May 1, 1991
It requires a great deal of energy to stay angry and, my family agrees, it’s a good thing I get tired easily!
I used to pat myself on the back for being such an easy person to get along with, to admit my wrongs and make peace, but something happened to make me realize I’m really not that easy-going. I increased my stamina through an exercise program and could shovel 4-6" of snow off the driveway without stopping for a breather or feeling tired when I was finished. But then I also noticed I could stay angry much longer!
Seriously, anger is often a mechanism of self-defense related to hurts, disappointments and thwarted expectations. Anyone who can’t handle a hurt may deal with that pain by getting angry, and the deeper the hurt, the greater the anger and the longer it lasts.
As I learn how to deal with anger by dealing with hurts, I’ve thought about God’s anger and wondered if it is anything like mine. Surely sin makes Him angry and Psalms 7:11 says “...God is angry with the wicked every day.”
Yet that doesn’t mean His anger is like ours. For one thing, I’m sure He doesn’t react to our sin with emotional outburst because we have hurt His feelings. He is not selfishly concerned about what we do to Him. More than likely, He hates sin because of its destructive power to hurt us.
Also, basic to His anger against sin is His nature. He is holy, pure and sinless. His outrage toward sin is something like a cat’s response to water; sin is simply contrary to everything that He is.
His demonstration against anger is not a mere slap on the wrist, either. When Jesus discovered money changers in the temple charging exorbitant prices to Jewish travelers for sacrificial animals, He was outraged. He braided a whip and drove them out, turning over their tables and denouncing them for making His Father’s house into a marketplace.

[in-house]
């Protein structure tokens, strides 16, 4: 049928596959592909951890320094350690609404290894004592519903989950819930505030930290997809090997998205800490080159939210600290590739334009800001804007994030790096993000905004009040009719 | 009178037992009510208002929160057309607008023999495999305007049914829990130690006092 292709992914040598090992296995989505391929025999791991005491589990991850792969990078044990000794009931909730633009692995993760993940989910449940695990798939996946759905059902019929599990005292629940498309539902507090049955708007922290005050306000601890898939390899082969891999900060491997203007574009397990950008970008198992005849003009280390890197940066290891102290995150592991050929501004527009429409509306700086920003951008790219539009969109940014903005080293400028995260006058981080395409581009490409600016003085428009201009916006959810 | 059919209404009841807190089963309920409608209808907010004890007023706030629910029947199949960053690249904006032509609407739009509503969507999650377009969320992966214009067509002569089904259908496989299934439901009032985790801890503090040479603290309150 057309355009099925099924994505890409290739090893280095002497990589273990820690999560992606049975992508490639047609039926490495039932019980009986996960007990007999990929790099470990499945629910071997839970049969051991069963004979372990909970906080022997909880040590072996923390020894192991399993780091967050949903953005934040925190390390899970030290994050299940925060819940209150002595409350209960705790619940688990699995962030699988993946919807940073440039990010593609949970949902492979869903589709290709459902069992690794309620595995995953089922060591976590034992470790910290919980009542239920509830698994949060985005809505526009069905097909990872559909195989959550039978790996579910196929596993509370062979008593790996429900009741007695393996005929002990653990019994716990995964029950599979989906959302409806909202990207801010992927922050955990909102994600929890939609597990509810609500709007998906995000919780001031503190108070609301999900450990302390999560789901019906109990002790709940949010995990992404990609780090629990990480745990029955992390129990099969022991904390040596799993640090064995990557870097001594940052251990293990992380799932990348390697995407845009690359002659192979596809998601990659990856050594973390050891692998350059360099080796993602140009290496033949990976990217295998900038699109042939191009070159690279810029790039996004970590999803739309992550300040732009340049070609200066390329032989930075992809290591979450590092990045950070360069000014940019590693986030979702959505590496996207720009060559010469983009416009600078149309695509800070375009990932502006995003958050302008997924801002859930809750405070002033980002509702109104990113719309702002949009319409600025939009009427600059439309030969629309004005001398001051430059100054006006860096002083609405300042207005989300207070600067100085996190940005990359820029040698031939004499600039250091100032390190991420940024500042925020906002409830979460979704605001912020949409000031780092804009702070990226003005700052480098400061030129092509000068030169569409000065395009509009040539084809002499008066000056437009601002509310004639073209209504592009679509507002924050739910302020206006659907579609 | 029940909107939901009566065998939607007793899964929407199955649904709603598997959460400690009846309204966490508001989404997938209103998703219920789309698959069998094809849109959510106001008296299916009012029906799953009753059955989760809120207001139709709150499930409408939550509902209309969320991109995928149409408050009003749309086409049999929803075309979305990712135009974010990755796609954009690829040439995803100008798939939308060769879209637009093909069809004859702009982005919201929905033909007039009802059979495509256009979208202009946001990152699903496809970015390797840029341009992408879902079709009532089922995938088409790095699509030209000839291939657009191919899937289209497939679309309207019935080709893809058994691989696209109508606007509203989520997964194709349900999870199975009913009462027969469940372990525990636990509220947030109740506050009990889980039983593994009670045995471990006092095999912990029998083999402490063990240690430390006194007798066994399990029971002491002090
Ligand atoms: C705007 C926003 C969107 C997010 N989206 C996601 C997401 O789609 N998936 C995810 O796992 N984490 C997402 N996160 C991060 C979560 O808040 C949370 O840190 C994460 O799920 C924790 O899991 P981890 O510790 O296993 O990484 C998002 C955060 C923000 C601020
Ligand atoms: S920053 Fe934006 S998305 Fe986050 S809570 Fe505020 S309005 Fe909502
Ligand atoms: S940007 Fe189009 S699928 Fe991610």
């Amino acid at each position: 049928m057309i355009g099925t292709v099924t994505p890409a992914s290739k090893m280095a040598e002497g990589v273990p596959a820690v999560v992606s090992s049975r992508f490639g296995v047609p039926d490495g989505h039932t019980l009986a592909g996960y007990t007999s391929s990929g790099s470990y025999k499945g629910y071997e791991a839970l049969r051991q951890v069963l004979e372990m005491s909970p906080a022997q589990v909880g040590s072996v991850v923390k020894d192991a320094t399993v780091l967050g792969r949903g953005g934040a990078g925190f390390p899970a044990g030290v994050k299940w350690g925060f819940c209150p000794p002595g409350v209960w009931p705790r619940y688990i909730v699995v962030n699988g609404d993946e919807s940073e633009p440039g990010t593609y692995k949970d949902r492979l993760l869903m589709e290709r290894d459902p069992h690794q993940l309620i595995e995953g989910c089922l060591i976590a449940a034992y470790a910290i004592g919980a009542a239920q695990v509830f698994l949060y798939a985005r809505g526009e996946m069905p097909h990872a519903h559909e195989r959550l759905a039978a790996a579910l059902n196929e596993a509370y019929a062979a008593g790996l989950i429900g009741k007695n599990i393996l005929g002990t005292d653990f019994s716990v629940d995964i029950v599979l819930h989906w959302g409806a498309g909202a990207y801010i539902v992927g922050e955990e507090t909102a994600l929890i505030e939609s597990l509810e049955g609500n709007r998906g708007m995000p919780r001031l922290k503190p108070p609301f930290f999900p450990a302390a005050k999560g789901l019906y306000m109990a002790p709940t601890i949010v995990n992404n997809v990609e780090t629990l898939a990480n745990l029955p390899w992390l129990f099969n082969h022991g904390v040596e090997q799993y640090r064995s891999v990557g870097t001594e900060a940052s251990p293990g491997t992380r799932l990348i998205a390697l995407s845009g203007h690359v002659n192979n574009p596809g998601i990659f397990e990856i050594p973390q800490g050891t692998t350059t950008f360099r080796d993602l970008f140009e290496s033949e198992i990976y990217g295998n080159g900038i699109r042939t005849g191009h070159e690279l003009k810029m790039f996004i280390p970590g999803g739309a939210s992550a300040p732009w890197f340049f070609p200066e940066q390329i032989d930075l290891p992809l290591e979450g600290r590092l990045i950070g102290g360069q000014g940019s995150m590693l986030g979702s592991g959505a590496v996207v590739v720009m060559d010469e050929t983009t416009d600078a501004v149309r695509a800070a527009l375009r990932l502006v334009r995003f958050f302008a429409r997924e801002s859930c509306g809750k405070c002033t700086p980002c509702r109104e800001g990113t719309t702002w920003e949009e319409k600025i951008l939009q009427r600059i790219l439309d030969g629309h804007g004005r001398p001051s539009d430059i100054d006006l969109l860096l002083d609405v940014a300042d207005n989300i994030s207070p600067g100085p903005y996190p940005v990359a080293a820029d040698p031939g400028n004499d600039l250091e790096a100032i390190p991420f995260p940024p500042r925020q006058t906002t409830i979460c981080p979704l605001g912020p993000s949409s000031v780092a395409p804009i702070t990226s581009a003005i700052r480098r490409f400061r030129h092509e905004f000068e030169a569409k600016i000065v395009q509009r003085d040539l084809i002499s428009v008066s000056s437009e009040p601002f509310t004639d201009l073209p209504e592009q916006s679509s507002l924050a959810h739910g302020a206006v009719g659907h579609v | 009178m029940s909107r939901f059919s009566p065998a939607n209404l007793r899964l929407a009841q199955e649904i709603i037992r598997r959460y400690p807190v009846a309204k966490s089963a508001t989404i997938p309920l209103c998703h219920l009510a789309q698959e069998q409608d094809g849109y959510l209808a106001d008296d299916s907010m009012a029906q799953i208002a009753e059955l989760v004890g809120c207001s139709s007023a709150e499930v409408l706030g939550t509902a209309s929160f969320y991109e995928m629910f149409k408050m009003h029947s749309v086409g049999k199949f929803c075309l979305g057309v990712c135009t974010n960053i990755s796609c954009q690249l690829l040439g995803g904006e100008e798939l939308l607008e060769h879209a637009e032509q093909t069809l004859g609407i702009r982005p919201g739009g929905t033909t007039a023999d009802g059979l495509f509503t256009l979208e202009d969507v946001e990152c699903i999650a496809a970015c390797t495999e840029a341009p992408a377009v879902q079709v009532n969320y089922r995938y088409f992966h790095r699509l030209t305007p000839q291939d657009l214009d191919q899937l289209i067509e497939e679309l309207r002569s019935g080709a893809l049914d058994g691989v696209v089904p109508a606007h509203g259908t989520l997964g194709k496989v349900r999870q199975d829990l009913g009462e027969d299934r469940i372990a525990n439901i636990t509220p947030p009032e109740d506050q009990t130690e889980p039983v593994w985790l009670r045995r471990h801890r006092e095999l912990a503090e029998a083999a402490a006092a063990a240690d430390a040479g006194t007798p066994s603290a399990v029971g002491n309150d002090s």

This tells me something else about His anger. I braided a halter shank once and have a good idea how long it took Jesus to braid a whip. From that, I conclude Jesus’ anger was not a temporary flare-up but a deep indignation that stayed with Him until the whip was finished and the situation was corrected. John 3:36 indicates God’s wrath is even eternal — because it “abides forever” on those who do not believe in His Son.
Serious as it is to have God angry at our sin, the good news of the Bible is that His anger has been appeased. However, He didn’t calm down because He got tired of being angry. What did happen was that His Son was willing to receive the wrath we deserved. Jesus appeased God’s anger.
The word used is “propitiation.” “God... loved us and sent his Son to be the propitiation for our sins.” Propitiation is what satisfies anger. It is not retaliation, but the way God vindicated His holy character through the sacrifice of Christ. He put our sins on His Son, making it possible for Him to punish sin and still offer mercy and forgiveness to us.
In that, I’ve discovered the answer to both hurts and anger. It is the same for me as it is for God: I must offer mercy and forgiveness. When I get angry at someone who sins against me, God reminds me to put away wrath and anger, and “be kind one to another, tenderhearted, forgiving one another, even as God for Christ’s sake hath forgiven you.”
Other may not deserve forgiveness, and sometimes never ask for it, but Christ died so His Father didn’t have to stay angry... and He died so we don’t have to stay angry either.